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I was once in a boat
And around me was deep dark water
I couldn’t see the bottom
So when my boat sprung a leak
I thought it was over
And i jumped head first into the water
And started to swim
To where the stars pointed
Until i couldn’t
So I prepared to die
But I didn’t
I lived.
We are all in a boat
They say, ‘life is simple and fair’,
‘it’s based on equity and justice’,
but people don’t have any care,
going by it’s all about ‘just us’.

We elect humans and call them leaders,
to help us, bless us, and pilot the ship.
After years though, we are the bleeders.
They steal, lie, trade and badly rip.

When, verbally, we oppose them,
like innocent angels, they become,
and we, the opposers, they blame and condemn,
after, from hate, they show us some.

It’s not only about the leaders’ corruption.
It’s also about those killing us without disruption.
It’s about those murdering our girls and boys.
It’s about those shooting to death without noise.

When we come to criticism,
they simply call it anti-racism.
When we come to dispute,
they are set ready to shoot.

Well, they keep saying, ‘life is fair’,
but again I say, ‘it is not, Sir!’.
‘Life is not just,’
‘so we need to adjust!’

Mohammed Arafat
September 19th, 2019
When I see and feel how unfair life is for those people who have no voice or strength to speak up, I can do nothing about it but to let my pen be my fighter and theirs.
Sitting on my bed,

with a red apple with my hand,

while looking at a map in front of me,

I am eager to eat my fruit,

but that map takes my attention.

The map of Palestine!

I gape at it,

for seconds.

My eyes are watering,

My heart is melting.

My hands are trembling,

My forehead is sweating.

I see Gaza isolated,

Jerusalem separated,

the west bank eliminated,

chaos created,

the case complicated.

I cannot speak up,

or write up,

for reasons we know.

The only way to criticise or to oppose though,

is through my mind.

In my mind,

I curse the occupation,

its oppression,

nd its crimes.

I curse our kaleidoscopic political parties,

their hypocrisy,

and their lies.

Mohammed Arafat

I wrote this poem to reflect on how I feel towards not being able to speak up for the rights of my people
Did you buy the air for money, perhaps?
Or your lungs by labour?
Why is it that you feel entitled to be privileged to live, yet you
Deem for me no worth of life?

Was it not the same God that gave you the air and the lungs to breathe it by?
Then why do you consider the ground you tread deserving of my blood sacrifice?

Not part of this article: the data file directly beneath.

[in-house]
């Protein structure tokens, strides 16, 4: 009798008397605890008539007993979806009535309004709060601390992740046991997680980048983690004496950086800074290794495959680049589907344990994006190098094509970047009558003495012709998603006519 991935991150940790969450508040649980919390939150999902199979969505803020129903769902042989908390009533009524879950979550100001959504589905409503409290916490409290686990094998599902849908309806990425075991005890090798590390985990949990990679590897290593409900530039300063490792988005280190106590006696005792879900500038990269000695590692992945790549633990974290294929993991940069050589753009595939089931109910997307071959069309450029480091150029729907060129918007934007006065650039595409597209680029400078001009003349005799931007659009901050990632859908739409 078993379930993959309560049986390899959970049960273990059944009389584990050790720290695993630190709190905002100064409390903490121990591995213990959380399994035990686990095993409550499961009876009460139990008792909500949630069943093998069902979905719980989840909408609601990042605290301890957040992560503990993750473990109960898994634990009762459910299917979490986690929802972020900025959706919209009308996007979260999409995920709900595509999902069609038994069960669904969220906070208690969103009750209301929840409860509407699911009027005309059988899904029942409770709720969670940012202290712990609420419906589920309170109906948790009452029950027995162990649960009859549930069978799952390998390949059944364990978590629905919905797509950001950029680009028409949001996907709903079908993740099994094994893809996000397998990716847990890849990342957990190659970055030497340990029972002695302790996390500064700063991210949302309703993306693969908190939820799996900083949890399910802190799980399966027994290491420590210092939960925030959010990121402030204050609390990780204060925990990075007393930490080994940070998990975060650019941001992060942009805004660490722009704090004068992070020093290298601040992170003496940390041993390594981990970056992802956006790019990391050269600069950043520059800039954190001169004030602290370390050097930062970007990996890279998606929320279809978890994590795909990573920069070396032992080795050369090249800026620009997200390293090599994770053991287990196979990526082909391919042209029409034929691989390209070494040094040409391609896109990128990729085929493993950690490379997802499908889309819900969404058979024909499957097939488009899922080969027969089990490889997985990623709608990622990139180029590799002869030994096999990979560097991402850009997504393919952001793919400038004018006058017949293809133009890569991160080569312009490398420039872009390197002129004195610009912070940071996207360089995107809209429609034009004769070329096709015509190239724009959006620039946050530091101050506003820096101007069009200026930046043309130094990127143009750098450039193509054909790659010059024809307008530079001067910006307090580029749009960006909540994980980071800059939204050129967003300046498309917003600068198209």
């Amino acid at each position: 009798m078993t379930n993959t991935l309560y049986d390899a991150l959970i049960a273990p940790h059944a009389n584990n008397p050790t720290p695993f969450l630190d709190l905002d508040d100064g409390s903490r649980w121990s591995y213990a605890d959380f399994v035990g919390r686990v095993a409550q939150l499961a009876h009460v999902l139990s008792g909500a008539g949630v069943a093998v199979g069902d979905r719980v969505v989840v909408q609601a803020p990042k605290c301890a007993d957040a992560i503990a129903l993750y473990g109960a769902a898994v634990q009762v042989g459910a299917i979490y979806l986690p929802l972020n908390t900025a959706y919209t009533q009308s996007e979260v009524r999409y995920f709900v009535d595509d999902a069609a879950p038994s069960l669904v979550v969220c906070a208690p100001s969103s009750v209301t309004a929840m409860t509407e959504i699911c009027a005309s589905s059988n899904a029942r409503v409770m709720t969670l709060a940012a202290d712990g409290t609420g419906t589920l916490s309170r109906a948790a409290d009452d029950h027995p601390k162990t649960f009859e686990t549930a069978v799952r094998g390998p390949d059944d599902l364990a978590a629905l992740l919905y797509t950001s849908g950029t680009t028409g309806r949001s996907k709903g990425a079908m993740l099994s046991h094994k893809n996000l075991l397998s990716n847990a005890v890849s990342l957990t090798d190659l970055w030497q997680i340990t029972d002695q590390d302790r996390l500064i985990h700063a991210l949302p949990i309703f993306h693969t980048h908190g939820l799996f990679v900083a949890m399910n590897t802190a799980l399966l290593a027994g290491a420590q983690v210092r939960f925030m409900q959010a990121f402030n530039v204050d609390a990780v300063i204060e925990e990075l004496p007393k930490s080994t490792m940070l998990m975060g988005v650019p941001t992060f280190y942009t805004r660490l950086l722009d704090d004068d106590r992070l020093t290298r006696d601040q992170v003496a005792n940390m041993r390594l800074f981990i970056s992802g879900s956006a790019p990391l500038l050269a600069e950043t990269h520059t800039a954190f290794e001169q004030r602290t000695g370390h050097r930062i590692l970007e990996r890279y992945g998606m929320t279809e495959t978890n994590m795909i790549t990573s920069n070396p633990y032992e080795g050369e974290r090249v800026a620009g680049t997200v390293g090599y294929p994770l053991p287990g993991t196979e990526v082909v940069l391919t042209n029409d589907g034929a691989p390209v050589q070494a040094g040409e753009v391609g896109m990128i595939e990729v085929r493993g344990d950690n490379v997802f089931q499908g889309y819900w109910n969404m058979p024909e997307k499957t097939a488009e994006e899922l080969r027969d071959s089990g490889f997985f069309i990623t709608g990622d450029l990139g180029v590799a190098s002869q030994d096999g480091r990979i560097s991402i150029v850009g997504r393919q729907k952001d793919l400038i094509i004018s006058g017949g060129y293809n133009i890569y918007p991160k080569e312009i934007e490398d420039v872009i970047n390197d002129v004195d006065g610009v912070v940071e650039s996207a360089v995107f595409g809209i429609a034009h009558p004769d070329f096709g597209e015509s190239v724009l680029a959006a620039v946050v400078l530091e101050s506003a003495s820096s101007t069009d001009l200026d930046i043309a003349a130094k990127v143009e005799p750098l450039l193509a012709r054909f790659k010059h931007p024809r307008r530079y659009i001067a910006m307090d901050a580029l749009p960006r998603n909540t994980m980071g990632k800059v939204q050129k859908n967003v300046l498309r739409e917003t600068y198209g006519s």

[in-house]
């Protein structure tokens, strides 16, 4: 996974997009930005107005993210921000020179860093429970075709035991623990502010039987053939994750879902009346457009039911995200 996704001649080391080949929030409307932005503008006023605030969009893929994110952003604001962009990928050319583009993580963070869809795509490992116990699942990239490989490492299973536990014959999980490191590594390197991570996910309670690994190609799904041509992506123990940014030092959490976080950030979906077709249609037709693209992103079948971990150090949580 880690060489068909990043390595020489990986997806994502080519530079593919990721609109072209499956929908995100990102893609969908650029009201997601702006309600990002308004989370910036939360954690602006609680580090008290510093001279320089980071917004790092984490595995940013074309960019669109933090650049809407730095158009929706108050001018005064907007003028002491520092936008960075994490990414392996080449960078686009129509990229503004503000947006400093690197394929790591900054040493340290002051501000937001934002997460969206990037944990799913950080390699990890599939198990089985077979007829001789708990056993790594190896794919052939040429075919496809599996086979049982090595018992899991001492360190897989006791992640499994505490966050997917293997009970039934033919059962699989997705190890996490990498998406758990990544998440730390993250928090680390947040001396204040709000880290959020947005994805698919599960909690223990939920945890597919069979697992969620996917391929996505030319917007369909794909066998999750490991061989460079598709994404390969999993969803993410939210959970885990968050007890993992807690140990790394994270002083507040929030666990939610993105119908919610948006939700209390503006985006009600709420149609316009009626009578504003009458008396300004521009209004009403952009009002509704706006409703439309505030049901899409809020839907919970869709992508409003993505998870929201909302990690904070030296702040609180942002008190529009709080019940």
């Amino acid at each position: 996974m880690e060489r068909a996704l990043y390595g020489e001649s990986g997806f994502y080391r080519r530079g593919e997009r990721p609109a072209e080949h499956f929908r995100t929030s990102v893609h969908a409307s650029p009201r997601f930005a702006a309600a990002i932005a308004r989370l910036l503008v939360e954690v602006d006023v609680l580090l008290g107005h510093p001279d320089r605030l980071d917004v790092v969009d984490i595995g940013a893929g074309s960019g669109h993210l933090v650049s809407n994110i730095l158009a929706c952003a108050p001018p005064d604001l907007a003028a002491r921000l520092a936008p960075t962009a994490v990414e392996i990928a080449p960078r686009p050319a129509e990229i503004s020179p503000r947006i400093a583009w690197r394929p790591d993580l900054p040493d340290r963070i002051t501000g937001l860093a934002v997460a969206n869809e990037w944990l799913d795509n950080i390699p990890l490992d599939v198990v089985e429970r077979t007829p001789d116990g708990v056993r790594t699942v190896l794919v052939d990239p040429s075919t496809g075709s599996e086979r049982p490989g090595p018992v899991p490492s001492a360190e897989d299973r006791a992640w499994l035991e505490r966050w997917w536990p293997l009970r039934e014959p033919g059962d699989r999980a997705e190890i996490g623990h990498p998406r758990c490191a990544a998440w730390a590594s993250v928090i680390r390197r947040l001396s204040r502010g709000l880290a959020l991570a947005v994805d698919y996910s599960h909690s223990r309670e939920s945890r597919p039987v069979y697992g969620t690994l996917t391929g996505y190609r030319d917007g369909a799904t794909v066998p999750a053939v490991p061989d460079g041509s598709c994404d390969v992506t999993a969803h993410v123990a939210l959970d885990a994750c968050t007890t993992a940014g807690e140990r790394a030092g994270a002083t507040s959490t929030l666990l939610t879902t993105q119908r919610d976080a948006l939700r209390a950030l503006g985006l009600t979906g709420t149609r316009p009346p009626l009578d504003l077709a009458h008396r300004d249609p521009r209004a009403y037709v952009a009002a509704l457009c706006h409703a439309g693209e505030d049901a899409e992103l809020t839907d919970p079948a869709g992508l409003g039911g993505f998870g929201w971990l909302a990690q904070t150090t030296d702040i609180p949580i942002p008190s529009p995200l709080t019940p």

Why is it that you feel entitled
To live,
While me,
To die?

In God's realm there is no majority nor minority,
Only that there is the one who hoarded pleasures,
And the one who was robbed of it.
And one day,
One day,
You will answer for why you thought the lungs and air
You and I got for the same price
Was only worthy of yourself.
Again, the plight of the Uighur, Rohingya, Syria, Yemen and Palestine etc, does not cease in torture. (Also, I am back from a half-year long writer's block, guess I lost the inspiration and passion, and eventually interest).
From a tent to another, I move.
It’s raining,
and sometimes, snowing.
It doesn’t matter how cold it is,
because I am cold.
I have only one blanket,
when I sleep,
one sweaters,
when I move from a tent to another,
under rain,
and sometimes snow.

Wait! I am day-dreaming.
I don’t live in a tent anymore.
I live in a makeshift home.
I have more blankets.
I have more sweaters.
My life is better,
but I still feel cold.

I look out from the dusty window,
that looks like those in jails,
in my room I share with my brother.
It’s sunny outside!
It’s hot!
but why am I cold?

I am still looking outside from the same window.
More makeshift houses appear,
all around,
“Our refugees’ rights?”
written in Arabic, I read on the walls around.
By then, I realized I am still called a refuge.

I saw people marching,
holding banners,
asking for human rights,
holding Palestinian flags,
and wearing the Kofeya.
I realized I am still a refuge.
I see people,
forced to leave their homeland,
to another,
where they live with no rights,
to have jobs,
to build houses.

I see kids,
looking at the protesters,
not knowing what they are looking at,
but I know they realize that,
they are still refugees,
in a neighbouring country,
oppressed and cold.

Mohammed Arafat
When streets in Palestinian refugees camps around Palestine are filled with loud voices in recent days, it's not celebration but protests, bearing the message "Enough, we want dignity".
While Praying, Hymns for Jerusalem

Like the rest of worshippers,
I pray to God,
every morning,
every noon,
and every evening.

On a prayer rug made in Jerusalem,
I kneel in passion,
like nobody else does,
giving up my pride,
crying while talking to God,
while connecting to him,
while doing my best,
so he can accept my prayers,
in this world full of oppression,
and injustice.

I remember the old city,
When looking at the prayer rug.
I can imagine every corner it has,
and every alley.